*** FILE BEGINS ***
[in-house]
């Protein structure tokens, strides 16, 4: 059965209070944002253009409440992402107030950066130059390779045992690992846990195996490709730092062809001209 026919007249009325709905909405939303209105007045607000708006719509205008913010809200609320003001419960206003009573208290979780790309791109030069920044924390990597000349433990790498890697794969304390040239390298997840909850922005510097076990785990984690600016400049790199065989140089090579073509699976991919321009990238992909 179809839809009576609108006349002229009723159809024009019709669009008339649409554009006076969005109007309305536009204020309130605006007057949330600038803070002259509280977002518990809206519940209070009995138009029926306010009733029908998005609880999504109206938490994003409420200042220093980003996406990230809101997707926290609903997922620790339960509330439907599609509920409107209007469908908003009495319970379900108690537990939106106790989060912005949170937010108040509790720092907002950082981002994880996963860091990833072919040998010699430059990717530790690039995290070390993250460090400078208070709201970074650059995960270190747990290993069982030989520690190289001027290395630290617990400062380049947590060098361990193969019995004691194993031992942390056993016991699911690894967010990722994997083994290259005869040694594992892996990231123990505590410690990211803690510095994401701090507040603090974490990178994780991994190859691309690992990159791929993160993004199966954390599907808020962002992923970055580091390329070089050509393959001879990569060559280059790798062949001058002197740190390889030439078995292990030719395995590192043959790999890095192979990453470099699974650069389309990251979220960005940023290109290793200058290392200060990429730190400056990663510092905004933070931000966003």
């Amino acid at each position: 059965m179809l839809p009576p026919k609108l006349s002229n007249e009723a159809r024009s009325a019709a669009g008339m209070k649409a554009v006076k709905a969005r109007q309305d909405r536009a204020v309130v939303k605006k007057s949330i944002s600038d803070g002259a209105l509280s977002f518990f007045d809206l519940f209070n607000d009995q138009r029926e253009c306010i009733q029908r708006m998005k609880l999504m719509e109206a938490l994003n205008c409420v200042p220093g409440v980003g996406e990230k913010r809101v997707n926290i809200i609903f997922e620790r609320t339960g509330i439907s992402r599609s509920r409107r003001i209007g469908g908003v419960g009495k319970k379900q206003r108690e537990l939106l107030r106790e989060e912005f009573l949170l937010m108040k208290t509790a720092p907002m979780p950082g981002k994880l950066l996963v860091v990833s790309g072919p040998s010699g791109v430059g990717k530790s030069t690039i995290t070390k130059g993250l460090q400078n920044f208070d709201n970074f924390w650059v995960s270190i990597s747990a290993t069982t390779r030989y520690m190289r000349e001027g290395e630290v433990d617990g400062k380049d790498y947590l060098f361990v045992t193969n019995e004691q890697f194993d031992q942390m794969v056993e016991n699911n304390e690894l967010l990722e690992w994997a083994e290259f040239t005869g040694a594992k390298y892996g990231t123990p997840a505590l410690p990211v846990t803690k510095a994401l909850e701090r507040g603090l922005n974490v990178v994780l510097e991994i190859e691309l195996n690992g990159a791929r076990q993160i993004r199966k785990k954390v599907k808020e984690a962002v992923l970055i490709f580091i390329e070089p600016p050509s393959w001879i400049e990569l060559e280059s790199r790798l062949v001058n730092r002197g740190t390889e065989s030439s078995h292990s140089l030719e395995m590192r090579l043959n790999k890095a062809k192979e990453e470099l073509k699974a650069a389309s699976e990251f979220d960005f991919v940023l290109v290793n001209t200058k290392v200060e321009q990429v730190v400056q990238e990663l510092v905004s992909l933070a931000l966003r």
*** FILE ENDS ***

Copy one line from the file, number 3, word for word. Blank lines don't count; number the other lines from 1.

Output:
């Amino acid at each position: 059965m179809l839809p009576p026919k609108l006349s002229n007249e009723a159809r024009s009325a019709a669009g008339m209070k649409a554009v006076k709905a969005r109007q309305d909405r536009a204020v309130v939303k605006k007057s949330i944002s600038d803070g002259a209105l509280s977002f518990f007045d809206l519940f209070n607000d009995q138009r029926e253009c306010i009733q029908r708006m998005k609880l999504m719509e109206a938490l994003n205008c409420v200042p220093g409440v980003g996406e990230k913010r809101v997707n926290i809200i609903f997922e620790r609320t339960g509330i439907s992402r599609s509920r409107r003001i209007g469908g908003v419960g009495k319970k379900q206003r108690e537990l939106l107030r106790e989060e912005f009573l949170l937010m108040k208290t509790a720092p907002m979780p950082g981002k994880l950066l996963v860091v990833s790309g072919p040998s010699g791109v430059g990717k530790s030069t690039i995290t070390k130059g993250l460090q400078n920044f208070d709201n970074f924390w650059v995960s270190i990597s747990a290993t069982t390779r030989y520690m190289r000349e001027g290395e630290v433990d617990g400062k380049d790498y947590l060098f361990v045992t193969n019995e004691q890697f194993d031992q942390m794969v056993e016991n699911n304390e690894l967010l990722e690992w994997a083994e290259f040239t005869g040694a594992k390298y892996g990231t123990p997840a505590l410690p990211v846990t803690k510095a994401l909850e701090r507040g603090l922005n974490v990178v994780l510097e991994i190859e691309l195996n690992g990159a791929r076990q993160i993004r199966k785990k954390v599907k808020e984690a962002v992923l970055i490709f580091i390329e070089p600016p050509s393959w001879i400049e990569l060559e280059s790199r790798l062949v001058n730092r002197g740190t390889e065989s030439s078995h292990s140089l030719e395995m590192r090579l043959n790999k890095a062809k192979e990453e470099l073509k699974a650069a389309s699976e990251f979220d960005f991919v940023l290109v290793n001209t200058k290392v200060e321009q990429v730190v400056q990238e990663l510092v905004s992909l933070a931000l966003r």